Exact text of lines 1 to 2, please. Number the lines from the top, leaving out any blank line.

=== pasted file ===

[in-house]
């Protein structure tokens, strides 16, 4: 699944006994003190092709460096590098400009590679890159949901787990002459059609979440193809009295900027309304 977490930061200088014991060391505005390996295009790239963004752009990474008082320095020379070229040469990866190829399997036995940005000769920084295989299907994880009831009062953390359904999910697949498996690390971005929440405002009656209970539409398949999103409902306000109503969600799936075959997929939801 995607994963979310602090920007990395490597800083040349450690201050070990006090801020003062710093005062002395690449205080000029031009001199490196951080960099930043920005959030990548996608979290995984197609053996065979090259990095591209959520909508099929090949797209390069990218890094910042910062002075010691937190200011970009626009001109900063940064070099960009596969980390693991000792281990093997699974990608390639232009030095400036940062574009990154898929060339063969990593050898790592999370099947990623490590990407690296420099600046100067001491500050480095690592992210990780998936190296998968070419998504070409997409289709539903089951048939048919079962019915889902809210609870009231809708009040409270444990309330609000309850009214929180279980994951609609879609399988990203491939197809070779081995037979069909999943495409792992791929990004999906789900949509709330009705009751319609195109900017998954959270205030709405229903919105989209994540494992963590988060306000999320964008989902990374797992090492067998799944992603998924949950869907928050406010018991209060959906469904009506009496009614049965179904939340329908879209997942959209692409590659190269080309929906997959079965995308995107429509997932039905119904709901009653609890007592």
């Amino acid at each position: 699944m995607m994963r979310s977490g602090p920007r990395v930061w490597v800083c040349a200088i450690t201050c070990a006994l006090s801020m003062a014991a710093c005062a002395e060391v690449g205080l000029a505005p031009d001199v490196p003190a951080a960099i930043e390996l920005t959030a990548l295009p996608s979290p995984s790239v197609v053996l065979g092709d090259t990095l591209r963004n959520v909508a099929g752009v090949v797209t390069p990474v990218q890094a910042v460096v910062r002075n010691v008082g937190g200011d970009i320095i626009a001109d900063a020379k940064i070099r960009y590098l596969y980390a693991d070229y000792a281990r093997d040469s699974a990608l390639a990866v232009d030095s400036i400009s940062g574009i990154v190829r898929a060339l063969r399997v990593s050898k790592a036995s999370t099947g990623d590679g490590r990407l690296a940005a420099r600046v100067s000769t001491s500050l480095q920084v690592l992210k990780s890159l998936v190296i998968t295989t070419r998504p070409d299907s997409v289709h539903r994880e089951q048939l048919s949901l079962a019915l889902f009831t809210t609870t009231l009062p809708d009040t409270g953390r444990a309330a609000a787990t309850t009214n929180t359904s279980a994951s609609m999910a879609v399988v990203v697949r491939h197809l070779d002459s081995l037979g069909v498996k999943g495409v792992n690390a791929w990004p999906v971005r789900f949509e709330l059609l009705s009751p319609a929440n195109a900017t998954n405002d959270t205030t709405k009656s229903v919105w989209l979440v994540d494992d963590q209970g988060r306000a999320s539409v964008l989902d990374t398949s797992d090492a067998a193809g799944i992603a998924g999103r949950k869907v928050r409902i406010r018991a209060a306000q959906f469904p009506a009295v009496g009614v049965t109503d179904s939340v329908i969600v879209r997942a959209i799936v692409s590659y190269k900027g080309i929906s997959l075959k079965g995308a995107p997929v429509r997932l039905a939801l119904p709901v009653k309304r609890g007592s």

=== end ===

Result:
[in-house]
């Protein structure tokens, strides 16, 4: 699944006994003190092709460096590098400009590679890159949901787990002459059609979440193809009295900027309304 977490930061200088014991060391505005390996295009790239963004752009990474008082320095020379070229040469990866190829399997036995940005000769920084295989299907994880009831009062953390359904999910697949498996690390971005929440405002009656209970539409398949999103409902306000109503969600799936075959997929939801 995607994963979310602090920007990395490597800083040349450690201050070990006090801020003062710093005062002395690449205080000029031009001199490196951080960099930043920005959030990548996608979290995984197609053996065979090259990095591209959520909508099929090949797209390069990218890094910042910062002075010691937190200011970009626009001109900063940064070099960009596969980390693991000792281990093997699974990608390639232009030095400036940062574009990154898929060339063969990593050898790592999370099947990623490590990407690296420099600046100067001491500050480095690592992210990780998936190296998968070419998504070409997409289709539903089951048939048919079962019915889902809210609870009231809708009040409270444990309330609000309850009214929180279980994951609609879609399988990203491939197809070779081995037979069909999943495409792992791929990004999906789900949509709330009705009751319609195109900017998954959270205030709405229903919105989209994540494992963590988060306000999320964008989902990374797992090492067998799944992603998924949950869907928050406010018991209060959906469904009506009496009614049965179904939340329908879209997942959209692409590659190269080309929906997959079965995308995107429509997932039905119904709901009653609890007592």